ChickensEnterCreating new vegetable garden space from an area of lawn is often hard work. Advice is often to spray the lawn area with Roundup or a similar herbicide, let the lawn die, spade the dead grass deeply or remove it, and then soften the soil and plant seeds.

That involves lots of work and the use of herbicides that many people avoid.  There is an easier way. Let chickens do the work.

Chickens love scratching up dirt, dust bathing in it, and gobbling up grass, weed seeds, and insects, worms, and other invertebrates they find while scratching. When confined to a small outdoor run even a few chickens will soon devour every bit of grass and convert it to bare dirt.

ChickenScratchingOne Iowa family recently converted a small lawn area into a vegetable garden using hens as unpaid helpers.  Here is what they did:

1. Purchased a 100 foot section of seven foot tall light black mesh fence marketed to keep deer out of gardens, several seven foot metal fence posts, and 100 cable ties. Total cost was about $50, and the fencing will last for years and is highly portable.

2.   Pounded the fence posts into the ground forming a rectangle around the lawn area to be converted to garden.  Attached the deer netting to the posts using cable ties.

3.   The new garden area was immediately outside the existing chicken run, so the family cut an easily repairable hole in the existing fence that allowed the hens to move into the enclosed lawn area.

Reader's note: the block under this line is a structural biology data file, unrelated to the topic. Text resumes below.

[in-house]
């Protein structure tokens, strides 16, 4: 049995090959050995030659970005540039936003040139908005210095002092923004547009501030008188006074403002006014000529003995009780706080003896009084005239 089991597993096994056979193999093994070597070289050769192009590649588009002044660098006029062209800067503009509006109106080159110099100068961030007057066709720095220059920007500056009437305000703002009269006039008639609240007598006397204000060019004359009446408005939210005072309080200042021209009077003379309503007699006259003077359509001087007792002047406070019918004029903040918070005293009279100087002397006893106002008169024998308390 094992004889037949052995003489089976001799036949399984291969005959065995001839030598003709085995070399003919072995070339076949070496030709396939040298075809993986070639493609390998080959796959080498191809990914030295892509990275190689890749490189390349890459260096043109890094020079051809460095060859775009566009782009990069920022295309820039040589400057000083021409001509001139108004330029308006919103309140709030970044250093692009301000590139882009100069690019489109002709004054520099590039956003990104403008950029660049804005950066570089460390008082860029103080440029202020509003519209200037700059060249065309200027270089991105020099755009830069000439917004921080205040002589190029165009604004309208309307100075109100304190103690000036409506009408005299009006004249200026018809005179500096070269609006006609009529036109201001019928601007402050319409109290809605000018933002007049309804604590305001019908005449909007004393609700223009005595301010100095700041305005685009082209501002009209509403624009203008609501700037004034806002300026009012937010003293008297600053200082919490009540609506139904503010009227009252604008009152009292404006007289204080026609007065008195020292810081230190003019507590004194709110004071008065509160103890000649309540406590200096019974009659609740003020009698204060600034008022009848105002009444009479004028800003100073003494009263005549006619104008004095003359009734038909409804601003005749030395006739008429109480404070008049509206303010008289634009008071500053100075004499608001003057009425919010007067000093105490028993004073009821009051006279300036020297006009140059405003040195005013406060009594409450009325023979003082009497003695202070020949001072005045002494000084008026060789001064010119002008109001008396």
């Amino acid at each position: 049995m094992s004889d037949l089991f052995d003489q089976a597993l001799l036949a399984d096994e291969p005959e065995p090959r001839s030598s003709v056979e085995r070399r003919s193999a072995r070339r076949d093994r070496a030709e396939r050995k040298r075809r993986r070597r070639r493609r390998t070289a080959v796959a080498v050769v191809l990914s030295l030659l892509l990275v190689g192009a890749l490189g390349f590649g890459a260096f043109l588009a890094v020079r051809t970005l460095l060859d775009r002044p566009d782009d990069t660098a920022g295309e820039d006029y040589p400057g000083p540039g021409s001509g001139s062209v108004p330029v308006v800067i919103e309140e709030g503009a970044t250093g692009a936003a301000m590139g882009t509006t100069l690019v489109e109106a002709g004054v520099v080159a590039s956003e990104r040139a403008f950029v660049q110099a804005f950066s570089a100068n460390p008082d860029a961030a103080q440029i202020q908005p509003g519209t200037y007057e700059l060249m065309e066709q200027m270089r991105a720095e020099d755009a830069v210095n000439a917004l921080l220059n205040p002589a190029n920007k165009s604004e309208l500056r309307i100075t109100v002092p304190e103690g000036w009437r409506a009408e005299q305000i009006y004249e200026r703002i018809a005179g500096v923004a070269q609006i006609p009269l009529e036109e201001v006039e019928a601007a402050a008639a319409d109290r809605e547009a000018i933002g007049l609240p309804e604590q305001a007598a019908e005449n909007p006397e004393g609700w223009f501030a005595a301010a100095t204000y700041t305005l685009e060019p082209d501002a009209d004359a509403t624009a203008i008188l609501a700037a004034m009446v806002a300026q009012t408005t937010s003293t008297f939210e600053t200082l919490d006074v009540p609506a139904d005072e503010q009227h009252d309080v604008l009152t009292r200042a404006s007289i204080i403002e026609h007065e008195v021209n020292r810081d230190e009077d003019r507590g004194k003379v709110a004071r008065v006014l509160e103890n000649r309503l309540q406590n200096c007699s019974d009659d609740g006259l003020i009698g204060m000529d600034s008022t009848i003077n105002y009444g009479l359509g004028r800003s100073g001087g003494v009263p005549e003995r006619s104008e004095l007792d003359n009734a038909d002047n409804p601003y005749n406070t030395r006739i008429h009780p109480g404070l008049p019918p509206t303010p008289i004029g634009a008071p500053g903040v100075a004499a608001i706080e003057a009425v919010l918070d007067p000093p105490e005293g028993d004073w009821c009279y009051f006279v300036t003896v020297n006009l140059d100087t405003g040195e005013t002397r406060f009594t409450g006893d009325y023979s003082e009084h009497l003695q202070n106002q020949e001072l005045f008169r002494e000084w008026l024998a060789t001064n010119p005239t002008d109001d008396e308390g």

Within 15 minutes the hens had abandoned their grassless old run and moved into the green grass. It took them about ten days to eat the grass, scratch up the soil, and make the area ready for planting. While eating grass, seeds, and worms they left droppings to fertilize the new garden plants.

Spade_RAs soon as the ground was nearly bare of lawn the family repaired the temporary hole in the original fence, confining the hens to their old run. They spaded and smoothed the new garden area, added compost made from chicken droppings and kitchen scraps and lawn clippings and planted seeds.  Because deer are plentiful in the area they are leaving the temporary deer fence in place for the growing season but will remove it in the fall.

Using and portable fencing to confine chickens in an area being converted to gardens is easy, inexpensive, and flexible since the fencing can be used over and over to allow rotation of garden spaces.